Anatomy of Perfomance tests
wojtek at wojtek.tensor.gdynia.pl
Fri Jun 29 12:04:08 UTC 2012
>> That said, I think that the Linux kernel performs better simply due to
>> wider adoption (larger developer base, wider set of use-cases, etc)
>> and thus a higher chance of getting performance improvements.
> Note that stability matters too.
of course - this is what i pointed out at first.
the second is clear team managing a kernel, and support.
What i recently get when getting FreeBSD crash problems is something that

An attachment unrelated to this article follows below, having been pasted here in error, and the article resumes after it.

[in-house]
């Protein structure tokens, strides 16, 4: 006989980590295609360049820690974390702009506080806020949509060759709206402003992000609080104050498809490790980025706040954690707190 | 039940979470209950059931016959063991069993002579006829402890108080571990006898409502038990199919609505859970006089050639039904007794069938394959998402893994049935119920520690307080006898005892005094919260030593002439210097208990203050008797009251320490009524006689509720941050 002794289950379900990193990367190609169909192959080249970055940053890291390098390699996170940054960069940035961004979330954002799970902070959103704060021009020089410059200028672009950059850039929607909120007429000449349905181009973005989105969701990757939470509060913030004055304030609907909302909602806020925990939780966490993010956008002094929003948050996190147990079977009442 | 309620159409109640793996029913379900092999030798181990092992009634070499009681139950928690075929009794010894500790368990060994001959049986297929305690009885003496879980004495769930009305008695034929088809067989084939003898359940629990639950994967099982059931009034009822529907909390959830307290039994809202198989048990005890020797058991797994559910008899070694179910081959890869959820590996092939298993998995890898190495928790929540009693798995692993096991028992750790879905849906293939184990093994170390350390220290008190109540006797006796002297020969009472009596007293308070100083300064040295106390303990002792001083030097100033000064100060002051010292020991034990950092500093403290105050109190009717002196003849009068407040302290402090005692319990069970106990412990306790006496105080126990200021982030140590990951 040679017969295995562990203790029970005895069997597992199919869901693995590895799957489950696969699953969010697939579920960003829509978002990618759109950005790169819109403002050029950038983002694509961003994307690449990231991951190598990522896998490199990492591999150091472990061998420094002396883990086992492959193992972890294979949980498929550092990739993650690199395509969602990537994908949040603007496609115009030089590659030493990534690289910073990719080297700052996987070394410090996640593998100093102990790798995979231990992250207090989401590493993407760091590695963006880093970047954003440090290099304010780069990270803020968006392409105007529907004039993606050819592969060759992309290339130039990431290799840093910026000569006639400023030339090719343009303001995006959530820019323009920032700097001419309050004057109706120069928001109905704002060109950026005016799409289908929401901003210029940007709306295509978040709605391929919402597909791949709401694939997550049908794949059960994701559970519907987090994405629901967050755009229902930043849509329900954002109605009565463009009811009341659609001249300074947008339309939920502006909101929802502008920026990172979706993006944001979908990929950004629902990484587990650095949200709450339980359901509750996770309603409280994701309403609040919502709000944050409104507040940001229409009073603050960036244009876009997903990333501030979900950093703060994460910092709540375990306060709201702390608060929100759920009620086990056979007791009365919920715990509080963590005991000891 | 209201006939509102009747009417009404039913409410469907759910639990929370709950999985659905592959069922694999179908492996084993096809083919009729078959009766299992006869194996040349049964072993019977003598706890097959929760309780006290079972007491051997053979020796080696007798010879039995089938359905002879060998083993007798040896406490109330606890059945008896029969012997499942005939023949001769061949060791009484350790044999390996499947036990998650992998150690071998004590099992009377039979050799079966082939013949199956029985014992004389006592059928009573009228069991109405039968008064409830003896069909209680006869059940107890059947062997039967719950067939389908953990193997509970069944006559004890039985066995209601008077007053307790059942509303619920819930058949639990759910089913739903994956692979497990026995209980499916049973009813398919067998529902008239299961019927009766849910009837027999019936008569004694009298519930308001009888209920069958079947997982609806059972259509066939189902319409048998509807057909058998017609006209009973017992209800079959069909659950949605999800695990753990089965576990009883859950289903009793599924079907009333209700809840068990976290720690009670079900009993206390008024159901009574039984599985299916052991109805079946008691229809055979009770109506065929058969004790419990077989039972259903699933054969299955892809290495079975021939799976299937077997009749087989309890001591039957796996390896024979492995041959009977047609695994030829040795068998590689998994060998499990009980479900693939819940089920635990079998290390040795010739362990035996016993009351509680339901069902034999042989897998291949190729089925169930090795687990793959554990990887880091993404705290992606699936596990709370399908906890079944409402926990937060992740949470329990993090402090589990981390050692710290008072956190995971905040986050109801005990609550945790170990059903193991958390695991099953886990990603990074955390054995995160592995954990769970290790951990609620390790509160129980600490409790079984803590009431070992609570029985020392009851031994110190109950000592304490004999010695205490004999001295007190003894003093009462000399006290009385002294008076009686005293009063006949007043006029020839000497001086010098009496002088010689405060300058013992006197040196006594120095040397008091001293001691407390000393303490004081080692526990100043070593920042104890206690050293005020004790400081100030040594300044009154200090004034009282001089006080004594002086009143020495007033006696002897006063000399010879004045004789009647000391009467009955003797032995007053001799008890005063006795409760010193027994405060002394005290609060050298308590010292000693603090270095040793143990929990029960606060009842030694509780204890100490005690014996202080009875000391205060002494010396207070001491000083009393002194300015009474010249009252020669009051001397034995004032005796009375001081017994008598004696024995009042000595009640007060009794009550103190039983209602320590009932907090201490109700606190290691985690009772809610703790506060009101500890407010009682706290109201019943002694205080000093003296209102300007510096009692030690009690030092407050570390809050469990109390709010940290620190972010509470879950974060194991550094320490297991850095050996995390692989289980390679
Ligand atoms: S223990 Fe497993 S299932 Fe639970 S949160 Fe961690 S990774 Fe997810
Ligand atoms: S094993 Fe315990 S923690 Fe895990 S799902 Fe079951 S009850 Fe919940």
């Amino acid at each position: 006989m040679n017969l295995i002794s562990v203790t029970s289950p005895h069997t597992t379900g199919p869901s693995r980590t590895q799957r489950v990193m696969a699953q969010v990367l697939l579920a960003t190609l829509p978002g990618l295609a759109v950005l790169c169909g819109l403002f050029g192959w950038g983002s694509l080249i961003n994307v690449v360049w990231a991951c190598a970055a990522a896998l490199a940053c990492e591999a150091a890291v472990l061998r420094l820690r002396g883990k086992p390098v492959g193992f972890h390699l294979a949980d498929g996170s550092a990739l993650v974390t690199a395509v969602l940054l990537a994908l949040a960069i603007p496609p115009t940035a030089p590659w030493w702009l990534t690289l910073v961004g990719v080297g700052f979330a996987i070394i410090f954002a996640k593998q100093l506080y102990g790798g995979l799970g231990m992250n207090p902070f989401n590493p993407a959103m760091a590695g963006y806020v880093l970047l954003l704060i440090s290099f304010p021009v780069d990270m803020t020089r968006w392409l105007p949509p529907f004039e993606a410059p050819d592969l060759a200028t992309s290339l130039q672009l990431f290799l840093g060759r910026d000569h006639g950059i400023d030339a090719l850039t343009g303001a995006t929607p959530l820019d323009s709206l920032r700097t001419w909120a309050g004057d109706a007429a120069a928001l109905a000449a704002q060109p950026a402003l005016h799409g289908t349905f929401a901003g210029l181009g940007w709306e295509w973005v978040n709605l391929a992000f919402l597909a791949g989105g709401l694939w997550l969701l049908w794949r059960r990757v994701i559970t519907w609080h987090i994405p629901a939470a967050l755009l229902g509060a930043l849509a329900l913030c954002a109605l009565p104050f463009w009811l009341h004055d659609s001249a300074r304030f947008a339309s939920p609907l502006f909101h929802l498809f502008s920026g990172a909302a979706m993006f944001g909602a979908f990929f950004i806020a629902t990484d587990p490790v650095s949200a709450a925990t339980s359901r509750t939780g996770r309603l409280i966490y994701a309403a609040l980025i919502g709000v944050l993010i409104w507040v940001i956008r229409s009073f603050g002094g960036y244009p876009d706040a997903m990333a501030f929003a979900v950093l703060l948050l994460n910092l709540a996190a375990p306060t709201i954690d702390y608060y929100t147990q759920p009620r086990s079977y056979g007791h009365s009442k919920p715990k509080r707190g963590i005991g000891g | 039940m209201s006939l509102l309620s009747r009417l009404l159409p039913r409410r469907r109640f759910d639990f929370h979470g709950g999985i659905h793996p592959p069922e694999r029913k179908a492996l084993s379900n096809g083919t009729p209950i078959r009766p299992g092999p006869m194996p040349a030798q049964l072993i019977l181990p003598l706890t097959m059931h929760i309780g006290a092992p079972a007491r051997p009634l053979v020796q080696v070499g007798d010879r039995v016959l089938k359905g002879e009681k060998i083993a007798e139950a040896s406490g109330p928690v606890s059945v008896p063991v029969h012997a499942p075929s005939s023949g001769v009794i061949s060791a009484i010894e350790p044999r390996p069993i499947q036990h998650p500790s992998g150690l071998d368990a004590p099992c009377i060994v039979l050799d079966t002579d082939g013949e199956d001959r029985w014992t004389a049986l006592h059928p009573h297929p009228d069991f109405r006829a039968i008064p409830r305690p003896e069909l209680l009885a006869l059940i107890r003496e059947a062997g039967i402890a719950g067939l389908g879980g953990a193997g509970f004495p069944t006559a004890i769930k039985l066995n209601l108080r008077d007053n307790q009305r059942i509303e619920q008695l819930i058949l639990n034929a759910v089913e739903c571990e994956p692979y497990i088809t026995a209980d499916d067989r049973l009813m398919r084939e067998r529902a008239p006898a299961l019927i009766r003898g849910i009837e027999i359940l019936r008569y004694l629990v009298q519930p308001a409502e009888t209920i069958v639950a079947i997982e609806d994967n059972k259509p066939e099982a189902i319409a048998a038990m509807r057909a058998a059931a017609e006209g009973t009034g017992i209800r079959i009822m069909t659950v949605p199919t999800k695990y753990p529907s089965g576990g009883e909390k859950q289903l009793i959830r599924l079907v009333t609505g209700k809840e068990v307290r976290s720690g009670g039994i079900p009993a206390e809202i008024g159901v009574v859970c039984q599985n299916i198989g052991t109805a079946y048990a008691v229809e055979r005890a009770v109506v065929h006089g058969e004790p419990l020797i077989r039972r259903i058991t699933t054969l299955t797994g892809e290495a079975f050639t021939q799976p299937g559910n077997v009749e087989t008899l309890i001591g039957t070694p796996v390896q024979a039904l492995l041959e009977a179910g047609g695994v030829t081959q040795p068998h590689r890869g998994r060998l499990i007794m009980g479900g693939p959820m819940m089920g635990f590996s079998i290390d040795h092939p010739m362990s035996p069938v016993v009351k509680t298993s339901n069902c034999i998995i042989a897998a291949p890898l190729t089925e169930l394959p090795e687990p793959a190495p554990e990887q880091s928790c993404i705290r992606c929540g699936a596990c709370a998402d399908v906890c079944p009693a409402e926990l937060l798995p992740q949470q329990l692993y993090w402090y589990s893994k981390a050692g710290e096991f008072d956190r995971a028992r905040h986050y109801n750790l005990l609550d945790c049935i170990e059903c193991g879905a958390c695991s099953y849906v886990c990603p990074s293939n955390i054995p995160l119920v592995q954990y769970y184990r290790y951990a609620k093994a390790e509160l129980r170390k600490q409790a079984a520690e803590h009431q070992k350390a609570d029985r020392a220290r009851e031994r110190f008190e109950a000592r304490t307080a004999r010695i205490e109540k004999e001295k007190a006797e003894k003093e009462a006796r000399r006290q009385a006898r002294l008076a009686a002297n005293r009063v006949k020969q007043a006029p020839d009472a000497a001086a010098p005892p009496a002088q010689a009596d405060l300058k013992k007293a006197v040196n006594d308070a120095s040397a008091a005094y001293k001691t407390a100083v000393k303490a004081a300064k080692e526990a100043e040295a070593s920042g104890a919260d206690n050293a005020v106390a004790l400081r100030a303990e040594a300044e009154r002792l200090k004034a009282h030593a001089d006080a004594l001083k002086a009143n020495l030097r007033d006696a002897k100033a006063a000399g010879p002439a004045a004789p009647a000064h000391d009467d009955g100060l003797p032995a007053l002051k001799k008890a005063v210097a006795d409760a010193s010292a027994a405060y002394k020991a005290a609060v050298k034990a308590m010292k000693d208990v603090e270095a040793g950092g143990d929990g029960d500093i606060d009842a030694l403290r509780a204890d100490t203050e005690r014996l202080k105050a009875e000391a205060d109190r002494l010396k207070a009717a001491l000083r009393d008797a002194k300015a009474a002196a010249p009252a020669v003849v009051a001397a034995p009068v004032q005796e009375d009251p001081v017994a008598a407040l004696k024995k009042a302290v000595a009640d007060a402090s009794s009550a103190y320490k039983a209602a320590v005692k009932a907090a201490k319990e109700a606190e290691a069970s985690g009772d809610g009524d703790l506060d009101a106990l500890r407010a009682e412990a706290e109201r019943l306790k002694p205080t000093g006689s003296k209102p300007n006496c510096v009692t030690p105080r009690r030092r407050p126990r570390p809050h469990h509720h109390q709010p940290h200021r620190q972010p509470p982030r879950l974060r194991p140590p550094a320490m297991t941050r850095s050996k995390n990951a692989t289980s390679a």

you'll not get from linux. It found out to be my fault.
I would generally call properly configured FreeBSD as rock-stable.
The filesystem performance was close, and comparing dangerous linux
filesystem to UFS isn't good.
i would recommend comparing -o async mounted UFS with that test.
Second - i would like to see how responsive linux server is WHILE
performing that tests ;) high latencies under load was a problem i always
had with linux when still using it.
But scientific computing task results are FreeBSD fault, and the some
reason is clang compiler,.
With recent gcc-recompiled binaries it would be similar result.
Similar as with compute-bound processes OS doesn't have much to change.
Maybe, if there were more threads run than available, scheduler could
And i think FreeBSD scheduler would clearly win.
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